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Abstract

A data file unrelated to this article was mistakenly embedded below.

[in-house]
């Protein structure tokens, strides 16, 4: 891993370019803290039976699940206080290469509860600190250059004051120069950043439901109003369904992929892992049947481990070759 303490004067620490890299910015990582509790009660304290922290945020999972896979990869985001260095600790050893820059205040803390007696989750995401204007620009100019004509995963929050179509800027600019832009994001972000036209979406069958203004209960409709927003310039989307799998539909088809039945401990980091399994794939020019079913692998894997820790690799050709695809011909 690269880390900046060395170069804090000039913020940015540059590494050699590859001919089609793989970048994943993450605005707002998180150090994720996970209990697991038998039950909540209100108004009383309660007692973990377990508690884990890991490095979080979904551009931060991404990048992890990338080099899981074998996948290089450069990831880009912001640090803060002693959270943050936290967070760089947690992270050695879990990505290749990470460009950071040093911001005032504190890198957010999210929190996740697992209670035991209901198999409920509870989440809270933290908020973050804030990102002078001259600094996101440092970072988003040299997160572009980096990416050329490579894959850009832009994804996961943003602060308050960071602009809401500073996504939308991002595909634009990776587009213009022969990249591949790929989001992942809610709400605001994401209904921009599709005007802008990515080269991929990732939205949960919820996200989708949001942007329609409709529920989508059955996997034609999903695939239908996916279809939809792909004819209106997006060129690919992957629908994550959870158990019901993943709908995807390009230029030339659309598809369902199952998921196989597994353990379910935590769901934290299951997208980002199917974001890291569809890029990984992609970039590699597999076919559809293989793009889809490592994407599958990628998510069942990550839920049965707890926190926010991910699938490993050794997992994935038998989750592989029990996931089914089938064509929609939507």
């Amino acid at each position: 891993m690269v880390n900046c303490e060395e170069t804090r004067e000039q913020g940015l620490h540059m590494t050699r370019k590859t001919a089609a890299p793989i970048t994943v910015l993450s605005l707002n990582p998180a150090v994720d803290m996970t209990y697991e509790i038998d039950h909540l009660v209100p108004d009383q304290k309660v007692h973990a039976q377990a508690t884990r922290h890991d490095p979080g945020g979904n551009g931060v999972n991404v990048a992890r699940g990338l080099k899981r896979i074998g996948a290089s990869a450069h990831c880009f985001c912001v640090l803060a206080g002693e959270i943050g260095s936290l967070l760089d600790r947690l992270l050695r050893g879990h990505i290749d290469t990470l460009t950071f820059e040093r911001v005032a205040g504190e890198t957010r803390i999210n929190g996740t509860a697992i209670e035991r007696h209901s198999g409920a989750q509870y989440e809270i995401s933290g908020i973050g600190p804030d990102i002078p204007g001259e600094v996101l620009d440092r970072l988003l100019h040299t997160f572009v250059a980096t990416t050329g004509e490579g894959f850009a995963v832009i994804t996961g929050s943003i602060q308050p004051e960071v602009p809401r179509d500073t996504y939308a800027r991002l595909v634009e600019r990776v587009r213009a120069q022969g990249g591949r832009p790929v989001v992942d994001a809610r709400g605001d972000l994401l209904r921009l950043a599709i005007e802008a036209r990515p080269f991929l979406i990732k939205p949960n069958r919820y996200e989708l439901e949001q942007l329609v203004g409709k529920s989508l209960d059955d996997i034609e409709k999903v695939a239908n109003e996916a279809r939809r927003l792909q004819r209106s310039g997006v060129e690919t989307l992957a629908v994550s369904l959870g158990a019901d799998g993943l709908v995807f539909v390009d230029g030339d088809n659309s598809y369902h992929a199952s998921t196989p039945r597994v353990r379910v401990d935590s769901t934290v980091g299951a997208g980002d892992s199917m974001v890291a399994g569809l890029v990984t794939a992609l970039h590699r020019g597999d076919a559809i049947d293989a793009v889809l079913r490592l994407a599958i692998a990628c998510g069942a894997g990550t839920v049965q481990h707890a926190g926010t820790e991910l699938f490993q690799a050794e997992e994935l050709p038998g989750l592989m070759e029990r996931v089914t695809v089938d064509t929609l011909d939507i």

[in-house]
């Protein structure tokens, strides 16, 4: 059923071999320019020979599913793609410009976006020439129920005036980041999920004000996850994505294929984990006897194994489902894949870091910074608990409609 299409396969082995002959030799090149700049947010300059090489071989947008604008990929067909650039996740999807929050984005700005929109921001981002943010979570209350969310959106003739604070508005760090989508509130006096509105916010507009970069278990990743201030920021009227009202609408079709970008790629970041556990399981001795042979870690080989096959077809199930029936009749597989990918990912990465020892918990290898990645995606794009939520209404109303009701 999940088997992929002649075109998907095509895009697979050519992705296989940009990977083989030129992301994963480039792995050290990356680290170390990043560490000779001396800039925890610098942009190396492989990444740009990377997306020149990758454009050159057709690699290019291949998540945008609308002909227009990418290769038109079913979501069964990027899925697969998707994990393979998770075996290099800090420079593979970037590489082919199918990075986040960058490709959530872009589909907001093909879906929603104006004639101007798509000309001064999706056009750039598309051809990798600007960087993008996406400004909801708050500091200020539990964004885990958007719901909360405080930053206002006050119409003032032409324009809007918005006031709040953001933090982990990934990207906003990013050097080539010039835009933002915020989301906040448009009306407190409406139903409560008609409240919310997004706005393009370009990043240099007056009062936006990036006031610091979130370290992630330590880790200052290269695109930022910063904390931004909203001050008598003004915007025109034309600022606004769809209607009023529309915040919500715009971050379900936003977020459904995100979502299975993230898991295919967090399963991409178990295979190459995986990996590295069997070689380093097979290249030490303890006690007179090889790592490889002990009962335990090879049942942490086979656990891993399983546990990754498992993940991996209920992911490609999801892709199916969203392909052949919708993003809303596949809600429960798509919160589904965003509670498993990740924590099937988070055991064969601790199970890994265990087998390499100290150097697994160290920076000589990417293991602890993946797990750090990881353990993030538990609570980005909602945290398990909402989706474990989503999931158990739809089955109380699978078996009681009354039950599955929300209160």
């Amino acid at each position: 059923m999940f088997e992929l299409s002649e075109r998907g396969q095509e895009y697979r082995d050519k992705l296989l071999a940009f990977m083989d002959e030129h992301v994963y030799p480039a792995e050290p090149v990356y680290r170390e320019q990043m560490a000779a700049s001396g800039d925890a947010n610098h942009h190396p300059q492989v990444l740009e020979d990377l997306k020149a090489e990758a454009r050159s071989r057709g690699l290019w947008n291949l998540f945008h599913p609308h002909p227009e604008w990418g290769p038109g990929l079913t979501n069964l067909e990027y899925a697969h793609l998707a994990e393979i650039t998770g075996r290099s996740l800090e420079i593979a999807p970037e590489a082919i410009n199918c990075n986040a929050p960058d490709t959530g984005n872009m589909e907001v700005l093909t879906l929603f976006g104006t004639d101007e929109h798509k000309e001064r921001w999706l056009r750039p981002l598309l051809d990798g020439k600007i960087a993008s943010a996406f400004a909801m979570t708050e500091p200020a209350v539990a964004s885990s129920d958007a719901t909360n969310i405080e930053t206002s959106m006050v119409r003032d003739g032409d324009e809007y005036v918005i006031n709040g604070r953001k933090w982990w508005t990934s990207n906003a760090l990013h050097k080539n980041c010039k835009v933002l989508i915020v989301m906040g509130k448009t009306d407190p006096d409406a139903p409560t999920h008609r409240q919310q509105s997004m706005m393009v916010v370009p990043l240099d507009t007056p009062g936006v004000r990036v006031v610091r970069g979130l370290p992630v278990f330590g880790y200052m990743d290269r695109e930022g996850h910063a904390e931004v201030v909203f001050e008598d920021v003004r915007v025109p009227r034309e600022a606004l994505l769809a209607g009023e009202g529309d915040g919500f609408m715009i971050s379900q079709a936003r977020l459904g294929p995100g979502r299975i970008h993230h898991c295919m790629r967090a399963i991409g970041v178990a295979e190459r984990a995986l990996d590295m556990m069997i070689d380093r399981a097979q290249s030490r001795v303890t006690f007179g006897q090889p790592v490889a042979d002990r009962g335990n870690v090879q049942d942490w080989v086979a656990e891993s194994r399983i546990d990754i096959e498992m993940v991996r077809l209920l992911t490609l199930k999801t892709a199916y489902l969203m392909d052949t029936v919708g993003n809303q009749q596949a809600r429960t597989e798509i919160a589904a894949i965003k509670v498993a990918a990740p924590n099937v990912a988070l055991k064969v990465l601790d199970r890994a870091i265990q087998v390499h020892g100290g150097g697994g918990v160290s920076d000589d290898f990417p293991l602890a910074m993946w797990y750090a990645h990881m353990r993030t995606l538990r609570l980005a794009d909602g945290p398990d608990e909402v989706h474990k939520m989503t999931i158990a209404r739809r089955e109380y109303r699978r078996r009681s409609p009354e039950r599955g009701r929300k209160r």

The Great Recession resulted in significant job loss, producing a decrease in income for many families. Others struggled with unaffordable loans and underwater home mortgages. As a result of the multiple challenges after the recession, housing instability was prevalent. To offer support, local agencies provided education and assistance. Existing research provides an understanding of the economic influence of foreclosure and counseling services on communities, yet little is known about the experience of families during and after crisis. Using Seidman’s (2012) three-stage interview process, a series of phenomenological, semistructured qualitative interviews were completed to give voice to a sample of participants, aged 50-64, who sought housing counseling services at a midwestern university Extension housing counseling office and identify practice implications for counselors. Findings revealed the importance of understanding the unique experience of housing instability and a need to provide information and support to aid coping efforts. Implications for Extension educators and human service professionals, employers, lenders, and policymakers are provided.

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